2009 District of Columbia January 26, 2009[17]
172,400,000 Duke Ellington seated at a grand piano.
Caption: "Duke Ellington" and "Justice for all"
Don Everhart
Puerto Rico March 30, 2009[18]
139,200,000 Depicts a historic sentry box at Castillo San Felipe del Morro and a hibiscus flower.
Caption: "Isla del Encanto"
Joseph F. Menna
Guam May 26, 2009[19]
87,600,000 Depicts the outline of the island, a flying proa, and a latte stone.
Caption: "Guahan I Tanó ManChamorro"
Jim Licaretz
American Samoa July 27, 2009[20]
82,200,000 Depicts the ava bowl, whisk and staff in the foreground with a coconut tree on the shore in the background.
Caption: "Samoa Muamua le Atua"
Charles L. Vickers
U.S. Virgin Islands September 28, 2009[21]
82,000,000 Features an outline of the three major islands, the yellow breast or banana quit, the yellow cedar or yellow elder, and a Tyre Palm Tree.
Caption: "United in Pride and Hope"
Joseph F. Menna
Northern Mariana Islands November 30, 2009[22]
72,800,000 Near the shore stands a large limestone latte, a canoe of the indigenous Carolinians, two white fairy tern birds, and a Carolinian mwar borders the bottom. Phebe Hemphill

Additional notes on individual designs

  • Alabama: The Alabama state quarter is the first coin circulated in the U.S. that features Braille writing.
  • Arizona: The banner reading "Grand Canyon State" in the design is intended to split the quarter into two sections and indicate the Grand Canyon and the saguaro cactus are in two different Arizona scenes, as the saguaro cactus is not found near the Grand Canyon.[23]
  • Colorado: William Eugene Rollins designed the quarter in a contest held in 2005. The quarter shows the landscape of Colorado's nature side with a mountain and pine trees.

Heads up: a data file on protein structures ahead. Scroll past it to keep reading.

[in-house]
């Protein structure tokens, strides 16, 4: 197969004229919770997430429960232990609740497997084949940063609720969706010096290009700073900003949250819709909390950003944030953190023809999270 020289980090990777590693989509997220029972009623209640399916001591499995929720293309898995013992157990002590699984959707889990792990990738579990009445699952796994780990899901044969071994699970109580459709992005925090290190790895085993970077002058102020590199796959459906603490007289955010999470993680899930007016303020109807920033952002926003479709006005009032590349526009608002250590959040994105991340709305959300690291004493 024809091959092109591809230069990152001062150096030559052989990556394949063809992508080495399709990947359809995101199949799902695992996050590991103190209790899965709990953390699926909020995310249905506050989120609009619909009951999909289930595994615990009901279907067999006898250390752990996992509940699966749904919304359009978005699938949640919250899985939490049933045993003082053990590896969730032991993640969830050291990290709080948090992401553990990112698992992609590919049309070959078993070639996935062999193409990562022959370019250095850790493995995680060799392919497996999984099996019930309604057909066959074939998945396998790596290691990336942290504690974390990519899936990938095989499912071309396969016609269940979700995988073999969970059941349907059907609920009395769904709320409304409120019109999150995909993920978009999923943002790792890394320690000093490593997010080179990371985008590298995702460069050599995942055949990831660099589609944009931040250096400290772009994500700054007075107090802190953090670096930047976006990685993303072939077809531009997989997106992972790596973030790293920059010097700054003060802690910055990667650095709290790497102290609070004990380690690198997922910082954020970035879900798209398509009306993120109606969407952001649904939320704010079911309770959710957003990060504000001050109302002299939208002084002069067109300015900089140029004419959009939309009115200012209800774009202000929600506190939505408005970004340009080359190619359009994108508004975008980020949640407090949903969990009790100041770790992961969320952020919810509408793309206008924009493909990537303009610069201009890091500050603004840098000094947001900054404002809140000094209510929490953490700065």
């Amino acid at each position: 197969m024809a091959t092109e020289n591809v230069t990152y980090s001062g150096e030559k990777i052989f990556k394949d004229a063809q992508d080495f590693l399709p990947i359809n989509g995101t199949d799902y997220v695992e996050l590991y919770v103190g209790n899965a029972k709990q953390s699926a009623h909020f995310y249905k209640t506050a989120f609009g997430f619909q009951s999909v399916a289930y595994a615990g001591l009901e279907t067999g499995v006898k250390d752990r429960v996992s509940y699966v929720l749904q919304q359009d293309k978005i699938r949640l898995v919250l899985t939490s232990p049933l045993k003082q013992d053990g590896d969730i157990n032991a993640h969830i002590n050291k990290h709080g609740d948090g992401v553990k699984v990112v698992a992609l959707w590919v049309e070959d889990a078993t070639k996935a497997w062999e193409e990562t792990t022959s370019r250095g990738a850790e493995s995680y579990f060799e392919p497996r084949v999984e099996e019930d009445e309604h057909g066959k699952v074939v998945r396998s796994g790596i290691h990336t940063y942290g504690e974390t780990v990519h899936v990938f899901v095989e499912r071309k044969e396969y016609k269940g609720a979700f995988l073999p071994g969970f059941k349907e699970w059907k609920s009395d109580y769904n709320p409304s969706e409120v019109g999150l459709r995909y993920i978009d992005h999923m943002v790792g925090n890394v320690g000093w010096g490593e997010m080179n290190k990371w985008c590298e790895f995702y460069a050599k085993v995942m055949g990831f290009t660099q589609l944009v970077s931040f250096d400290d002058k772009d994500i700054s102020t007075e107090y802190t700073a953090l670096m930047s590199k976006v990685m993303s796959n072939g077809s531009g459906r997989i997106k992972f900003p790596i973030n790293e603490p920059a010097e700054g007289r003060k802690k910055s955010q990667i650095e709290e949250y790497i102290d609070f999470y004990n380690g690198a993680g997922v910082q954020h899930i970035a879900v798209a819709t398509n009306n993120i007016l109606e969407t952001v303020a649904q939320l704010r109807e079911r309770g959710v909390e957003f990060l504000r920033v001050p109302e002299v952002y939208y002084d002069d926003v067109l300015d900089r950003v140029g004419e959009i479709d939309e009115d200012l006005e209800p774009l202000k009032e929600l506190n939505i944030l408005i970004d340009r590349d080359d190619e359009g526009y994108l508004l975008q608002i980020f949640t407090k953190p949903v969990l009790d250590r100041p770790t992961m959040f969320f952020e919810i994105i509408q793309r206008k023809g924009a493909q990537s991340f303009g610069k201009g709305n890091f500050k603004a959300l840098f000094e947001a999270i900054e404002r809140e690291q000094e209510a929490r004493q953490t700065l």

• Connecticut: The Charter Oak on the back of the Connecticut quarter fell during a storm on August 21, 1856. It also appears on a 1936 half dollar commemorating the 300th anniversary of the state's settlement by Europeans. [24]
  • District of Columbia: The Mint rejected some of the design narratives that the District government submitted because the Mint deemed the motto "Taxation Without Representation" to be controversial.[25] It is the first non-commemorative American currency to depict an African American. Booker T. Washington and George Washington Carver were featured on commemorative half dollars struck in the 1950s.
  • Georgia: An apparent mistake in the outline of the state of Georgia on the quarter appears to have accidentally left out Dade County, which is in the extreme northwestern part of the state.
  • Hawaii: The Hawaii quarter features a rendition of the statue of Kamehameha I, who united the Hawaiian Islands in 1810, with the state outline and motto. This is the first business strike U.S. coin to feature royalty or a monarch of any kind.
  • Illinois: The Illinois quarter is the only quarter to directly reference and portray an urban city, with a picture of the Chicago skyline. It is also the first coin to feature George Washington and Abraham Lincoln on the same coin.